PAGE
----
Continuing from our previous article on the Oscars and the Academy's omissions we are now going to talk about a few people who did get multiple Oscar nominations but never received an Academy Award.
This is formally inspired by the ninth Oscar nomination of cinematographer Roger Deakins (for True Grit) who doesn't have an Academy Award in his collection yet. The fact that this cinematographer extraordinaire and a long-time favorite of fellow cinematographers has been continuously neglected by the Academy is symptomatic of the way the Academy ballots work. A good chunk of the Academy members tend to vote for the bigger titles in the technical categories. Voting in these categories for their Best Picture favorite (if it happens to be nominated there) is common practice. Probably that's why Roger Deakins, who usually shoots smaller character driven films, never wins. Especially striking was that in 2008 he was double nominated for No Country for Old Men and The Assassination of Jesse James by the Coward Robert Ford but lost to Robert Elswitt's There Will Be Blood (admittedly, a fine looking film but hardly of the exquisite quality of The Assassination). As occasionally happens in such cases, the double Oscar nomination may have been a bad favor, actually leading to split in the votes. Unfortunately, 2011's Best Cinematography Oscar does not look like going Deakins' way considering the competition of The King's Speech (wtf?), The Social Network and Inception. The chance one of these three films seizes the Academy Award for Best Cinematography is huge, but one can never know for sure.
To add some more spice, let's have a quick walk through history for some other multiple Oscar nominees who never got the Academy Award.
Italian maestro Federico Fellini was nominated twelve times for Best Director or Best Writing but never won an Academy Award. This is not surprising. Foreign filmmakers working out of Hollywood rarely won Oscars (other than the Foreign Language category) due to the general unfamiliarity of America audiences (Academy members included) with their work. The Academy sought to offset this omission with an Honorary Award in 1992. Like if anyone cares about these. They remain a popular Academy device for soothing its guilty hive-conscience nevertheless.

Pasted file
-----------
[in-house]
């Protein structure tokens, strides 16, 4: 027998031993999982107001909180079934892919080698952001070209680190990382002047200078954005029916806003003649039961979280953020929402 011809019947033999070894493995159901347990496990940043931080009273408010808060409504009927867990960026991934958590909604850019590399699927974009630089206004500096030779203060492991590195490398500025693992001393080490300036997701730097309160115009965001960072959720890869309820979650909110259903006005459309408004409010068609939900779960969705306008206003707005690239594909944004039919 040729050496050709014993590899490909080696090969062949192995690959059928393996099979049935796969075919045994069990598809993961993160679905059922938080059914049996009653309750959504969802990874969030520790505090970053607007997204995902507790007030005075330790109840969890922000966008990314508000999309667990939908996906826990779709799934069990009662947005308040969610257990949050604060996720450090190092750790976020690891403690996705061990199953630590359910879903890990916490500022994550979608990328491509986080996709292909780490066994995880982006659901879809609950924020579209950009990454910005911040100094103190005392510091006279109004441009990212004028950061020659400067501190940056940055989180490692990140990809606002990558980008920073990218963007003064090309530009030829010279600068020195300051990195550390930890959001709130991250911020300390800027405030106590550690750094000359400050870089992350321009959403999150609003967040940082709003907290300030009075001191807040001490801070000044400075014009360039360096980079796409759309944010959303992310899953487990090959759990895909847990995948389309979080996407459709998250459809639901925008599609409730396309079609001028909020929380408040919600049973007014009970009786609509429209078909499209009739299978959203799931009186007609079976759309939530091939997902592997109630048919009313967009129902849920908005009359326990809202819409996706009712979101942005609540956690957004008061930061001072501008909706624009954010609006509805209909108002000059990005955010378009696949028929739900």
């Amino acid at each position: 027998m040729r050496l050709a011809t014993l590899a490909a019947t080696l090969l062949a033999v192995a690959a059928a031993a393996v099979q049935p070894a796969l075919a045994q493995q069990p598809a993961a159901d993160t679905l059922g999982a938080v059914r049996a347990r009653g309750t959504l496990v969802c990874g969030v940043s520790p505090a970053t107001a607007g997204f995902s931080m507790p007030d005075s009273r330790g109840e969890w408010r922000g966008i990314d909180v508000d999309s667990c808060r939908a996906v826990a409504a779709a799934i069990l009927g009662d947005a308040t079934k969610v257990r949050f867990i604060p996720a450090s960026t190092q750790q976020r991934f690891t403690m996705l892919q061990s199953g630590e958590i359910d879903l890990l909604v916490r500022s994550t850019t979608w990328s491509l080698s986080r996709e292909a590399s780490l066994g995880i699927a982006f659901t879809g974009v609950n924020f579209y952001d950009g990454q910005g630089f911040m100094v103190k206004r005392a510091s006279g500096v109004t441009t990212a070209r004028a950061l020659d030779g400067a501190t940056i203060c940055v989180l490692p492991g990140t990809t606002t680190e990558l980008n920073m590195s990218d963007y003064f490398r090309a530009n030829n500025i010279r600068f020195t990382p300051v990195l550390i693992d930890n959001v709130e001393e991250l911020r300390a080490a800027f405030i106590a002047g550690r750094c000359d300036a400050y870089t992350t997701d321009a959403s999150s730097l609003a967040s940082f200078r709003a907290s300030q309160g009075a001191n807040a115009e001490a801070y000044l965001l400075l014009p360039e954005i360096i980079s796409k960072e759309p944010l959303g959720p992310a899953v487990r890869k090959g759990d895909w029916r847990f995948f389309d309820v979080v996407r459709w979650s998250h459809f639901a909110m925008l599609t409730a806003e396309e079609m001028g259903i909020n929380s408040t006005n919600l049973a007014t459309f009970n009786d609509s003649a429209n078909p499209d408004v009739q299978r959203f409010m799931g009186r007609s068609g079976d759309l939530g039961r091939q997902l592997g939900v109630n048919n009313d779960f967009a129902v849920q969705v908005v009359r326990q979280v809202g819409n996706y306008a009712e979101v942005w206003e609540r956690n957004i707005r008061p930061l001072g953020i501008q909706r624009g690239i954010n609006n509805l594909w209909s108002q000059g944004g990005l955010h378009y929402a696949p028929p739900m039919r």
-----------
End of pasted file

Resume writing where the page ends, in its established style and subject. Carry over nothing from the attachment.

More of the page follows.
Alfred Hitchcock received five Oscar nominations for Best Director. Even though he was a crowd pleaser he never really got much love from the Academy. Even a masterpiece in direction like Rear Window couldn't bring him the Academy Award (that year he lost to Elia Kazan's On the Waterfront). Hitchcock's technical and artistic genius was in a way rediscovered after Truffaut promoted him heavily as an example of the Auteur theory. Truffaut's book-interview with Hitchcock may have actually played a role when Hitchcock received the Honorary Oscar in 1967. Hitchcock's influence continues to be stronger in European cinema, the latest noteworthy Hitchcock inspired outing being Roman Polanski's The Ghost Writer.
Robert Altman was nominated seven times (five Oscar nominations for Best Director and two for Best Picture) but lost to the likes of Steven Spielberg, Milos Forman, Ron Howard and Clint Eastwood. He surely had some tough luck meeting serious competition in the years he got nominated. And guess what? Right...he got an Honorary Award in 2006. Well, it was the least the Academy could do to honor his unorthodox methods and contributions to filmmaking: loose scripts, non-linearity, free improvisation, overlapping dialogue. He even fought with the studios to get R ratings for his films in order to keep children out of the audience because they wouldn't get the movies, a commendable trait in a strong business-minded environment as the film industry.
And to finish this off we are getting back further in time. One of the biggest stars of screwball comedy, Irene Dunne, was nominated five times for Best Actress (all leading roles). And she is the only one in this company that did not receive a Honorary Award. Back at the time comedy was not so rare in the acting Oscar nominations as nowadays but performances in drama were still favored. Perfection of comic timing apparently was not enough to win her an Oscar. Ironically, her most critically acclaimed role was in a drama feature (I Remember Mama) which also garnered an Oscar nomination in 1949. But, really, it is the fact she did not receive the Academy Award for her performance opposite Cary Grant in the seminal screwball comedy The Awful Truth that is most infuriating.